fits polynomial models, and the MATLAB function`fminsearch`

is useful in other kinds of curve fitting.

Suppose you want to model the distribution of electrical component lifetimes. The variable `life`

measures the time to failure for 50 identical electrical components.

life = [ 6.2 16.1 16.3 19.0 12.2 8.1 8.8 5.9 7.3 8.2 ... 16.1 12.8 9.8 11.3 5.1 10.8 6.7 1.2 8.3 2.3 ... 4.3 2.9 14.8 4.6 3.1 13.6 14.5 5.2 5.7 6.5 ... 5.3 6.4 3.5 11.4 9.3 12.4 18.3 15.9 4.0 10.4 ... 8.7 3.0 12.1 3.9 6.5 3.4 8.5 0.9 9.9 7.9]';

Visualize the data with a histogram.

binWidth = 2; lastVal = ceil(max(life)); binEdges = 0:binWidth:lastVal+1; h = histogram(life,binEdges); xlabel('Time to Failure'); ylabel('Frequency'); ylim([0 10]);

Because lifetime data often follows a Weibull distribution, one approach might be to use the Weibull curve from the previous curve fitting example to fit the histogram. To try this approach, convert the histogram to a set of points (x,y), where x is a bin center and y is a bin height, and then fit a curve to those points.

counts = histcounts(life,binEdges); binCtrs = binEdges(1:end-1) + binWidth/2; h.FaceColor = [.9 .9 .9]; hold on plot(binCtrs,counts,'o'); hold off

Fitting a curve to a histogram, however, is problematic and usually not recommended.

The process violates basic assumptions of least-squares fitting. The bin counts are nonnegative, implying that measurement errors cannot be symmetric. Also, the bin counts have different variability in the tails than in the center of the distribution. Finally, the bin counts have a fixed sum, implying that they are not independent measurements.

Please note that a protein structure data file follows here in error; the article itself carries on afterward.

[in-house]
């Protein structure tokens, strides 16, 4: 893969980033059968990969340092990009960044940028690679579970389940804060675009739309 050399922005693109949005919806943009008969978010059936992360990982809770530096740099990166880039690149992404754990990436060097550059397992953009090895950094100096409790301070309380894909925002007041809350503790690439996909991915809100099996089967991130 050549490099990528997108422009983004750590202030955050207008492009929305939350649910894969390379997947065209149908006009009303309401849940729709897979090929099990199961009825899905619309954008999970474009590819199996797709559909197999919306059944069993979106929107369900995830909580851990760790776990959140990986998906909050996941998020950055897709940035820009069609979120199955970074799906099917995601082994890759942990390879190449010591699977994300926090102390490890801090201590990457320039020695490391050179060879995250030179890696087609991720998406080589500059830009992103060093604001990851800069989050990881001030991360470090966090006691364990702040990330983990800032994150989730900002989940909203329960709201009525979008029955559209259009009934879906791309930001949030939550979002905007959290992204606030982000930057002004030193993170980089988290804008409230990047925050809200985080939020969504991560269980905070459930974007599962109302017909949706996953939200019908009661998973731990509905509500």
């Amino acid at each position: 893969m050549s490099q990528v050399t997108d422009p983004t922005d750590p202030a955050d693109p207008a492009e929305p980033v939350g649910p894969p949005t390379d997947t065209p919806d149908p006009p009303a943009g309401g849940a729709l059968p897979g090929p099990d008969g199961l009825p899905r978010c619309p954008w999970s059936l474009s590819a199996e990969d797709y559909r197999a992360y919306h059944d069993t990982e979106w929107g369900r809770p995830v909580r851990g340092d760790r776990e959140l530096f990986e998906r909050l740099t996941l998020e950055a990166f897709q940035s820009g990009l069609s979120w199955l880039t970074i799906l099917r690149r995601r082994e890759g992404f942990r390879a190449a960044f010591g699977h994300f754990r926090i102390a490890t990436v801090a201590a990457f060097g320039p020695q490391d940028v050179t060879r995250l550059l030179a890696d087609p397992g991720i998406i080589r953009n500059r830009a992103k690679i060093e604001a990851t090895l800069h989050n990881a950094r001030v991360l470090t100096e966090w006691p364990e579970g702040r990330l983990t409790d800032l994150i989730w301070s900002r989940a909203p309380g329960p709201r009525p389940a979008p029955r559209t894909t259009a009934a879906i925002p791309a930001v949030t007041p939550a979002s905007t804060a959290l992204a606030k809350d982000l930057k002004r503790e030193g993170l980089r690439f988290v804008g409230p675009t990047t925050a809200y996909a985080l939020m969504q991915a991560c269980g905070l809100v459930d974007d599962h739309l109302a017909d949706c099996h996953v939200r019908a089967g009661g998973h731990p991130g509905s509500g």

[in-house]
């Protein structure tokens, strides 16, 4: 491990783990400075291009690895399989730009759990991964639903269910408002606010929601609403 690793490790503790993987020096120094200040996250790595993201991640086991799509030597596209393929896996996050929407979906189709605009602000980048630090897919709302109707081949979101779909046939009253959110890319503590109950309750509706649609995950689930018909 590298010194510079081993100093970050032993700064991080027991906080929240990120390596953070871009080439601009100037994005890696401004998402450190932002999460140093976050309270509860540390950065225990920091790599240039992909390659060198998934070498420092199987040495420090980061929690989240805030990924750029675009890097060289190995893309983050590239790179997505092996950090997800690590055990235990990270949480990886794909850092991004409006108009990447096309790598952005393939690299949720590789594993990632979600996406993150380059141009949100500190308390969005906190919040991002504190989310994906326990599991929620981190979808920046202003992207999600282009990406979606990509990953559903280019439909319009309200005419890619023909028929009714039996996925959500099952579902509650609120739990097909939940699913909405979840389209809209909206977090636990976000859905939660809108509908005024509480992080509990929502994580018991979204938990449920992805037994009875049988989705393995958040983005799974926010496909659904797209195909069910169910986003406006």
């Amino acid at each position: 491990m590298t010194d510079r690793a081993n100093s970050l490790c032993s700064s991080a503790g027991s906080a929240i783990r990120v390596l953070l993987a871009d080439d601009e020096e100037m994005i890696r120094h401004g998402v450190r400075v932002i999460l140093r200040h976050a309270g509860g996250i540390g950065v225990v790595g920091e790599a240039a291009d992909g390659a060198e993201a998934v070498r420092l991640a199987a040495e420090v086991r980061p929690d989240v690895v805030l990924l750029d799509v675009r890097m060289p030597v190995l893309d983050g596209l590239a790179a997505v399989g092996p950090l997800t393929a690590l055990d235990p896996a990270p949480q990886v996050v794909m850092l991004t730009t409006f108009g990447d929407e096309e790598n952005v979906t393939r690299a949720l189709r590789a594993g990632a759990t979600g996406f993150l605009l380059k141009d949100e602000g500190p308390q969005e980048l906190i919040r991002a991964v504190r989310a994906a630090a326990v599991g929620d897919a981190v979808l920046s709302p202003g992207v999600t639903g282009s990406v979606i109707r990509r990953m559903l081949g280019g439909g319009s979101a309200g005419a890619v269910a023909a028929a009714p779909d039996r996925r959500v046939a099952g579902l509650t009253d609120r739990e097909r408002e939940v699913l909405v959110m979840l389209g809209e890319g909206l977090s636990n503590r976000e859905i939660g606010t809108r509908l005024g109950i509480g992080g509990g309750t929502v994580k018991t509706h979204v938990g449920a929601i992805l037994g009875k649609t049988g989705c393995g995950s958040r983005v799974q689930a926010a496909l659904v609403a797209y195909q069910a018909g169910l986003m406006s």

If you fit a Weibull curve to the bar heights, you have to constrain the curve because the histogram is a scaled version of an empirical probability density function (pdf).

For continuous data, fitting a curve to a histogram rather than data discards information.

The bar heights in the histogram are dependent on the choice of bin edges and bin widths.

For many parametric distributions, maximum likelihood is a better way to estimate parameters because it avoids these problems. The Weibull pdf has almost the same form as the Weibull curve:

$$y=(b/a)(x/a{)}^{(b-1)}{e}^{-(x/a{)}^{b}}.$$

However, $$b/a$$ replaces the scale parameter $$c$$ because the function must integrate to 1. To fit a Weibull distribution to the data using maximum likelihood, use `fitdist`

and specify `'Weibull'`

as the distribution name. Unlike least squares, maximum likelihood finds a Weibull pdf that best matches the scaled histogram without minimizing the sum of the squared differences between the pdf and the bar heights.

`pd = fitdist(life,'Weibull');`

Plot a scaled histogram of the data and superimpose the fitted pdf.

h = histogram(life,binEdges,'Normalization','pdf','FaceColor',[.9 .9 .9]); xlabel('Time to Failure'); ylabel('Probability Density'); ylim([0 0.1]); xgrid = linspace(0,20,100)'; pdfEst = pdf(pd,xgrid); line(xgrid,pdfEst)

A best practice is to check the model's goodness of fit.

Although fitting a curve to a histogram is usually not recommended, the process is appropriate in some cases. For an example, see Fitting Custom Univariate Distributions.

Statistics and Machine Learning Toolbox™ includes the function

`fitdist`

for fitting probability distribution objects to data. It also includes dedicated fitting functions (such as`wblfit`

) for fitting parametric distributions using maximum likelihood, the function`mle`

for fitting custom distributions without dedicated fitting functions, and the function`ksdensity`

for fitting nonparametric distribution models to data.Statistics and Machine Learning Toolbox additionally provides the Distribution Fitter app, which simplifies many tasks in distribution fitting, such as generating visualizations and diagnostic plots.

Functions in Optimization Toolbox™ enable you to fit complicated distributions, including those with constraints on the parameters.

The MATLAB® function

`fminsearch`

provides maximum likelihood distribution fitting.

Distribution Fitter | `fitdist`

| `fitglm`

| `fitnlm`

| `fitrgp`

| `fitrsvm`

| `fminsearch`

| `ksdensity`

| `mle`

| `polyfit`